The American Hockey League is cracking down on the players who crack heads.

Since the start of preseason five weeks ago, 14 players have been suspended for 33 games for illegal hits to the head, elbowing, boarding or high-stick penalties.

The number of suspensions equals the combined number of player suspensions meted out by the AHL for the same time period during the previous four seasons.

“We are applying a strictness that is consistent with the direction the National Hockey League has taken over the course of the summer, which is to change the rules relevant to head checking and also change the rules relative to boarding,” AHL President Dave Andrews said. “We’ve had more scrutiny in terms of head checking, more scrutiny in terms of the new boarding rule, consequently, more reviews and possibly more suspensions.”

Earlier this week, veteran Portland Pirates center Ryan Hollweg served a one-game suspension for an illegal hit to the head last Saturday during a game against the Providence Bruins. Portland left wing Igor Gongalsky is now serving a two-game suspension for an elbowing incident in the same game.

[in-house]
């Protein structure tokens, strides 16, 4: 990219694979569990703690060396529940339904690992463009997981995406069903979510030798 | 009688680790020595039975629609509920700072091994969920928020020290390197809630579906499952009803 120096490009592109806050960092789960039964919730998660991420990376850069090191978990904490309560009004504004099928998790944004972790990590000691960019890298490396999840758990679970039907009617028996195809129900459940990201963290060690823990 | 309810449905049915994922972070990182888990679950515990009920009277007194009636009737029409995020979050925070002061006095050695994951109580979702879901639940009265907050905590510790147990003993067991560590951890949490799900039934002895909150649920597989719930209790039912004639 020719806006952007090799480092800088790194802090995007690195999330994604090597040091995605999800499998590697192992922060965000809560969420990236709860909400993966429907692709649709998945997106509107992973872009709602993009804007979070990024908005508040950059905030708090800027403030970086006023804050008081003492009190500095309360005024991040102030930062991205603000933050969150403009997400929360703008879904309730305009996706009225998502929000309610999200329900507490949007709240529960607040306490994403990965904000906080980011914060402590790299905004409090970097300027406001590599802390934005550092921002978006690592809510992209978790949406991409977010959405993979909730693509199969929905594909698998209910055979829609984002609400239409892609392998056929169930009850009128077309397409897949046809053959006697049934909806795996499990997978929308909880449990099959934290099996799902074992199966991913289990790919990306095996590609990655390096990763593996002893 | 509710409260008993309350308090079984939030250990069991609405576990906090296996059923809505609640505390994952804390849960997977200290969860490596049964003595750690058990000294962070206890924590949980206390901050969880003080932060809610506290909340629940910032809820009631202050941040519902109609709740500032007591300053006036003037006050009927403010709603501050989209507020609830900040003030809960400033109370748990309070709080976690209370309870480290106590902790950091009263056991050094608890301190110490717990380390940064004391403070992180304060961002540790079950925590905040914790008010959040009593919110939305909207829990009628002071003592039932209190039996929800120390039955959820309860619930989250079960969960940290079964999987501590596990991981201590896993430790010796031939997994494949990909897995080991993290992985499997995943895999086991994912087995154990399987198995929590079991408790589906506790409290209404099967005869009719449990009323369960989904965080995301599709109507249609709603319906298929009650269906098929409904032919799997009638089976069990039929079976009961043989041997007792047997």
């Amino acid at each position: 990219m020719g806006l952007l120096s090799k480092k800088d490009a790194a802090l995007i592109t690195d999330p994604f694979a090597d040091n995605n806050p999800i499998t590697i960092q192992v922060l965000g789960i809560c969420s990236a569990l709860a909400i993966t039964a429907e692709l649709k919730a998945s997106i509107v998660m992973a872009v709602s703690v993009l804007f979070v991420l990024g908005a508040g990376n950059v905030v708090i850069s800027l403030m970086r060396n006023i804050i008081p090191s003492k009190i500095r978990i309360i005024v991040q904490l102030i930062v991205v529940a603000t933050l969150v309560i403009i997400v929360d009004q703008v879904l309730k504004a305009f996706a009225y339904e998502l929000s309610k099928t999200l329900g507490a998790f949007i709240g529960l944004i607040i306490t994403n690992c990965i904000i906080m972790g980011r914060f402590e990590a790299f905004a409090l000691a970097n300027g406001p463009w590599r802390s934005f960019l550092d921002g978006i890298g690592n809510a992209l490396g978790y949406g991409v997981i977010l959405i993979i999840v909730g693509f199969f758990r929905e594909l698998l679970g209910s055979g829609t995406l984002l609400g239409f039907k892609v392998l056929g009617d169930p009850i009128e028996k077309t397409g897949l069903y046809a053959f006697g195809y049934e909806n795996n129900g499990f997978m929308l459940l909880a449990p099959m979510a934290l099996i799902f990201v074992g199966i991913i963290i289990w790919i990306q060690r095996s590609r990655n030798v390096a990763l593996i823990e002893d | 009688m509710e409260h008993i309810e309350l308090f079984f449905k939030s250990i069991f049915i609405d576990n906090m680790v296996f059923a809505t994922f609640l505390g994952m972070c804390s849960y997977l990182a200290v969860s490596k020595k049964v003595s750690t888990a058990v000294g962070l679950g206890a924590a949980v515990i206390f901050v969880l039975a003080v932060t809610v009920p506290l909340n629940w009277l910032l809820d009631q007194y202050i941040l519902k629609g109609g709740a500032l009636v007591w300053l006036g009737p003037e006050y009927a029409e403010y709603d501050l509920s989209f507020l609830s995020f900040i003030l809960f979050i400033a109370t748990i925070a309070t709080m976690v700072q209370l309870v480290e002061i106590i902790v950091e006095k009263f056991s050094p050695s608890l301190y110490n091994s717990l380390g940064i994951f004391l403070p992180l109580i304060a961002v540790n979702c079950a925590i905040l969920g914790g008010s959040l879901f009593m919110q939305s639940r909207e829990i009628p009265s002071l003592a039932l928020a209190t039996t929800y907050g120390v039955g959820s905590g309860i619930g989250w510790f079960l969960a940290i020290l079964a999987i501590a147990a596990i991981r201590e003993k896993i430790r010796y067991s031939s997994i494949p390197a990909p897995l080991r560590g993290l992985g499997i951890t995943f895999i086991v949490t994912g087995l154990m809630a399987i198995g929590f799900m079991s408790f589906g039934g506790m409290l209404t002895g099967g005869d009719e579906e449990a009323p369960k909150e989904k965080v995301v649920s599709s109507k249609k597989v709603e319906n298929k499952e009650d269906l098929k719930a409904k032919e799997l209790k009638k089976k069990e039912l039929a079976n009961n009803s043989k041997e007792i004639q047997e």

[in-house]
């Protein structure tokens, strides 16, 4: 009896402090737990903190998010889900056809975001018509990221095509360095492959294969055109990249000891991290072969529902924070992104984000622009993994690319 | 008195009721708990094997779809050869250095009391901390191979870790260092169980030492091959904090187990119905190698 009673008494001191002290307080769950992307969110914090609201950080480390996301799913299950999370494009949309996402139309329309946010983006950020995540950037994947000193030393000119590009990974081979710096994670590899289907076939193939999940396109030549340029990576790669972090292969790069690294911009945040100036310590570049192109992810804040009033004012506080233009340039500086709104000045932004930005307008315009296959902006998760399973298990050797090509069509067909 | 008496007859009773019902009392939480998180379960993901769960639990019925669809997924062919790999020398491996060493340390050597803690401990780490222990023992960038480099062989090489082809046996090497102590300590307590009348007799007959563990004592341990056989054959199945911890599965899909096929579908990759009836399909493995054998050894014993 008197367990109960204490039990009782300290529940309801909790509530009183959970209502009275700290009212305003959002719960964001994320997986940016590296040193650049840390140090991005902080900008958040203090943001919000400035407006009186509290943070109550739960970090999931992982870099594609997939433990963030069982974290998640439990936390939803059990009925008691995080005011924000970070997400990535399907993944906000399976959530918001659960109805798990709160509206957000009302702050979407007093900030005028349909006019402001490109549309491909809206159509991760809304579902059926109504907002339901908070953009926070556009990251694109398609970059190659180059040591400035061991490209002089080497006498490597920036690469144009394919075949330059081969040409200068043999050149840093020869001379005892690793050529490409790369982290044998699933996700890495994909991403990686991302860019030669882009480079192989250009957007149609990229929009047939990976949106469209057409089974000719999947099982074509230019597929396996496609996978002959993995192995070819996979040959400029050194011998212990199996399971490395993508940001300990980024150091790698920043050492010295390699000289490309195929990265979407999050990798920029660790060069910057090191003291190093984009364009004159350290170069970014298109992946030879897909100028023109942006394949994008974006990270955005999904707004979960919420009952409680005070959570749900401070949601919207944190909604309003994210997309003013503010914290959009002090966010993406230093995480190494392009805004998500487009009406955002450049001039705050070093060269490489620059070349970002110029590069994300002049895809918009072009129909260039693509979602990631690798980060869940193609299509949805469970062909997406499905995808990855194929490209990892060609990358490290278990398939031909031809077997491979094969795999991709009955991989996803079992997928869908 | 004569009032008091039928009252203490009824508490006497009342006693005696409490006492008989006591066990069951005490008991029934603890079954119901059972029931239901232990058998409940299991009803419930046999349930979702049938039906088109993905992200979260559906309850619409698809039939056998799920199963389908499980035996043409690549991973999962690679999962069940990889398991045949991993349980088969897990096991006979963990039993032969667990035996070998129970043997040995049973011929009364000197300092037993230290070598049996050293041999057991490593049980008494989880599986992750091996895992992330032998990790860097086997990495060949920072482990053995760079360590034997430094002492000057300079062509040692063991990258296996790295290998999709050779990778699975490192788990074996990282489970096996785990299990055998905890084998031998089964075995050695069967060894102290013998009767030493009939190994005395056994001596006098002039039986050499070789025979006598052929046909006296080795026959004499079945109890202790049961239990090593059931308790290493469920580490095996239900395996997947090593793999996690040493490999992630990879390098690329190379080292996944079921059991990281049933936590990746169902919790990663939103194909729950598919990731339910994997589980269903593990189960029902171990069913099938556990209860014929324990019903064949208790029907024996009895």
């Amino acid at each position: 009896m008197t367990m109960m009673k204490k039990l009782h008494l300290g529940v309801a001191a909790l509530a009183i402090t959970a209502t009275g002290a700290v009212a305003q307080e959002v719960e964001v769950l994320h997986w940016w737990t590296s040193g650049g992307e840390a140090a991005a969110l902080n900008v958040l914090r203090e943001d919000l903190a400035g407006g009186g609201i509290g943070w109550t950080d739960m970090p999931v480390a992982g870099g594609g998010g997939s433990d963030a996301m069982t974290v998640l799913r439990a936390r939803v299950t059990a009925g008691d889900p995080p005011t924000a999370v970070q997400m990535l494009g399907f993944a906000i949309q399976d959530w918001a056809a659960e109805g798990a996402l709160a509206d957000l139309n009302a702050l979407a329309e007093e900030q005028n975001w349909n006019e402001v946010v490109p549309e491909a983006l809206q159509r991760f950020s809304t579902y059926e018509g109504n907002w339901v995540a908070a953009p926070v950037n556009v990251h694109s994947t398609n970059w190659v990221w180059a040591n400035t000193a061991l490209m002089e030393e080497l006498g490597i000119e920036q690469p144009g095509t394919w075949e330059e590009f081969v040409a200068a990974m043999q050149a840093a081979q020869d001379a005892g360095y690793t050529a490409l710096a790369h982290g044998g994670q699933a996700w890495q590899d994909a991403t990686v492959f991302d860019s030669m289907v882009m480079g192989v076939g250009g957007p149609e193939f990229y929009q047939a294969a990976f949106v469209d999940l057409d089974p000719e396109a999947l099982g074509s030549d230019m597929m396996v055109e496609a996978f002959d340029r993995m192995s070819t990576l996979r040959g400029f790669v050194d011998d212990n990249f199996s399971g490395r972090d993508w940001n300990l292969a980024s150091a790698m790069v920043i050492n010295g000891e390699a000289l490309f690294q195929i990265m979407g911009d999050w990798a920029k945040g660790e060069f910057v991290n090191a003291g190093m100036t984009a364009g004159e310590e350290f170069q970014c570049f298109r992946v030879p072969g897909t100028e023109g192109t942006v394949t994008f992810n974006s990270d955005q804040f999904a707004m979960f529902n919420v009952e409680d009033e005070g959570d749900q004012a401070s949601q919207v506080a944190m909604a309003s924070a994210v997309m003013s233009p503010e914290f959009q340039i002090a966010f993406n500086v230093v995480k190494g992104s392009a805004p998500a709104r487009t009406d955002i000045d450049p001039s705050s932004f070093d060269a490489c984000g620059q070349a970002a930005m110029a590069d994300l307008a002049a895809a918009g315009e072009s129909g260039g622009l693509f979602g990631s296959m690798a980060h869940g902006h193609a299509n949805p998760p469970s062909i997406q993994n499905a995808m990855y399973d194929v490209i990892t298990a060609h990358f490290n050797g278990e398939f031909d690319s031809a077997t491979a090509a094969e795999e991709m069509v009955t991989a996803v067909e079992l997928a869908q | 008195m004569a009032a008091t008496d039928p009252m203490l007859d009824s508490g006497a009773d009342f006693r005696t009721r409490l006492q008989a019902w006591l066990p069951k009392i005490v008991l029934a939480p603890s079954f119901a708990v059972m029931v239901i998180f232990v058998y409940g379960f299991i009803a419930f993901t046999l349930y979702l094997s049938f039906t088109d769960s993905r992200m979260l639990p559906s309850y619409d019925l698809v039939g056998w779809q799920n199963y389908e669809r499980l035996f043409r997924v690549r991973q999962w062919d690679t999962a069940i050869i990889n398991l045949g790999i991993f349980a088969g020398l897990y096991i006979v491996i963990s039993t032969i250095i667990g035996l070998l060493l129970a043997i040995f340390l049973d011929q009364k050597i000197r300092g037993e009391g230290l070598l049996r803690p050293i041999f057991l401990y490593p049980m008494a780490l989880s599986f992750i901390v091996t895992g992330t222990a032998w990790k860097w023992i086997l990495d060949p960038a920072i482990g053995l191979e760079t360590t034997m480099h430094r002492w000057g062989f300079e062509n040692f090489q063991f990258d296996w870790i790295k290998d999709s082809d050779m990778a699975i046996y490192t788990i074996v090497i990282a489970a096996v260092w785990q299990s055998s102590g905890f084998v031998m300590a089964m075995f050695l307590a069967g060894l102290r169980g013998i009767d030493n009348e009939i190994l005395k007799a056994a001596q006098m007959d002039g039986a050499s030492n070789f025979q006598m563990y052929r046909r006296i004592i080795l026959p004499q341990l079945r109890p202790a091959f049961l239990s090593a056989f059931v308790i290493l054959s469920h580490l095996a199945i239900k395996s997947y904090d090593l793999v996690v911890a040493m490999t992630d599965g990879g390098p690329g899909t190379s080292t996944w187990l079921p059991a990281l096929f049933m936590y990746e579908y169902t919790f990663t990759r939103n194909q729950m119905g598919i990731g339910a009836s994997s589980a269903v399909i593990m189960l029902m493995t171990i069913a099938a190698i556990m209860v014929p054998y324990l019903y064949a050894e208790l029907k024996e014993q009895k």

“There is a heightened standard of disciplinary action,” Andrews said. “(It) is in keeping with the standard the NHL has and also in keeping with the desires that our own players’ association has had in conversations with them that we step up vigilance with respect to head checking.”

The Pirates were traveling  Thursday after playing a two-game series against the St. John’s IceCaps in Newfoundland, and team officials were unavailable for comment. Last summer, a new head checking penalty was enacted and changes were made to expand the types of action which constitute boarding.

“The overall perspective of a referee to call a boarding penalty is much broader than it was before,” Andrews said. “It doesn’t have to be a violent hit. It can be whatever causes the player to go into the boards in an awkward fashion where he’s unable to protect himself.”

Not all boarding penalties lead to suspensions, Andrews said. “The standard is the degree to which the hit leads to injury or whether the play the player makes is a dangerous play or the degree to which we think it’s a deliberate attempt to injure.”

Andrews said the AHL is reviewing every checking to the head penalty, using injury reports, officials’ reports and video to determine whether a suspension is warranted.

The league is not reviewing every boarding penalty, he said. “If one of those teams involved believes there’s a play that was under-called by an official, they can ask the league to review it.”

Staff Writer Paul Betit can be contacted at 791-6424 or at:

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